Starring: Shailene Woodley, Theo James, Kate Winslet, Ashley Judd, Jai Courtney, Zoë Kravitz
Directed by: Neil Burger
Written By: Evan Daugherty, Vanessa Taylor
Rating: PG-13 (US) Running Time: 2 hr 19 min
So this is what the kids are into these days? Depressing dystopian futures where the general population are separated, controlled, and used by the ruling classes. Worrying.
I promised myself I wouldn’t mention The Hunger Games and give Divergent a fair trial and all that. But after watching the film I find that’s impossible to do as both films are extremely similar in many ways. Both have strong young female leads and connect their heroine with a bird like symbol and both are set in dystopian futures that separate the general populous into controllable neat groups.
That’s to be expected with a project like this, and that ended up being the main problem I had with Divergent. The whole thing felt like it was made by committee. But this happens all the time in the movies. The Hunger Games was a huge hit so studios scramble around in search of similar material, and expect lighting to strike twice. It often backfires, but it doesn’t stop them trying. Studios just don’t ‘get’ their audience it seems.
Note to studio execs: Moviegoers are always looking for something new and interesting in our movie theaters. Not products clearly designed to chase a popular theme, or old R rated classics re-worked into soft PG-13 forgettable products. Like Tris (Shailene Woodley) in the movie, we are divergent. As much as you’d like us to fall into select marketable categories. We will not play ball! You tried to cash in on the success of Twilight with The Host. That failed. You’re trying to cash in on the success of The Hunger Games with Divergent. Time will tell if this pays off.
Divergent the movie, is a solid product. It carefully sets up its dystopian premise well, and is anchored by a great performance by Shailene Woodley. At two hours twenty minutes it’s certainly too long and I felt too much time was spent on the premise set up, and building the relationship between the characters Tris and Four (Theo James). So much so that when it came time to actually deliver a plot and conclude this story – it felt rushed. But therein lies the main problem with this film. It felt like a carefully planned studio product, and not a unique creative vision from its director, writer, production artists and cast. I got the feeling they were already thinking about the sequels when they were making this.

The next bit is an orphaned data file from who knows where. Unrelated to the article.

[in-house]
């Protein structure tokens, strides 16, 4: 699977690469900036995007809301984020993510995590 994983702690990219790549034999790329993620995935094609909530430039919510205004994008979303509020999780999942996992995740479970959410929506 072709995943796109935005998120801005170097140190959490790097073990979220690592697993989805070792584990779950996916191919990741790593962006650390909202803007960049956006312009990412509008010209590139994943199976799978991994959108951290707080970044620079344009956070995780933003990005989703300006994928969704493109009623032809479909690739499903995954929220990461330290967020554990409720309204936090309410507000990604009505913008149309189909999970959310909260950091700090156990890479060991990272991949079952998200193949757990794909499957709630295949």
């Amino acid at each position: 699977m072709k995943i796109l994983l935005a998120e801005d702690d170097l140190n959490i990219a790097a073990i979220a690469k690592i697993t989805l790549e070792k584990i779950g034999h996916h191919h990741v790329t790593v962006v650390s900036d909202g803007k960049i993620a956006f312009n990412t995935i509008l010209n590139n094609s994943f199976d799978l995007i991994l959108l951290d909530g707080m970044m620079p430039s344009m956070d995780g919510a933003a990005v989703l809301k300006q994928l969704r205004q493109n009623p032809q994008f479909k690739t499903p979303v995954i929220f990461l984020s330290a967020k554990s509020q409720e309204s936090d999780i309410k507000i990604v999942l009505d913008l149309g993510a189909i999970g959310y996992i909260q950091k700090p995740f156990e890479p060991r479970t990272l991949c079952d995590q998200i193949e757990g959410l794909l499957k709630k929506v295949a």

I haven’t read the book this film was adapted from. I understand this is a pretty faithful adaptation of the source material with a couple of key changes here and there. Mainly to give Kate Winslet’s character Jeanine more to do. If you’re a fan of the books, you’ll likely find this acceptable. If you enjoyed The Hunger Games, I think you’ll be entertained by this.
This isn’t a pretty film at all. Some shots were really underlit, and it was sometimes hard to see what was going on. If you can’t wait for a regular DVD or streaming experience at home, just take on a matinée screening.
Best element/moment for me: << spoilers! I’m serious! >>
The film has a few very powerful moments. All of which benefit from a great leading performance by Shailene Woodley. She is the single best reason to see this film. The scene where her mother is shot is very powerful.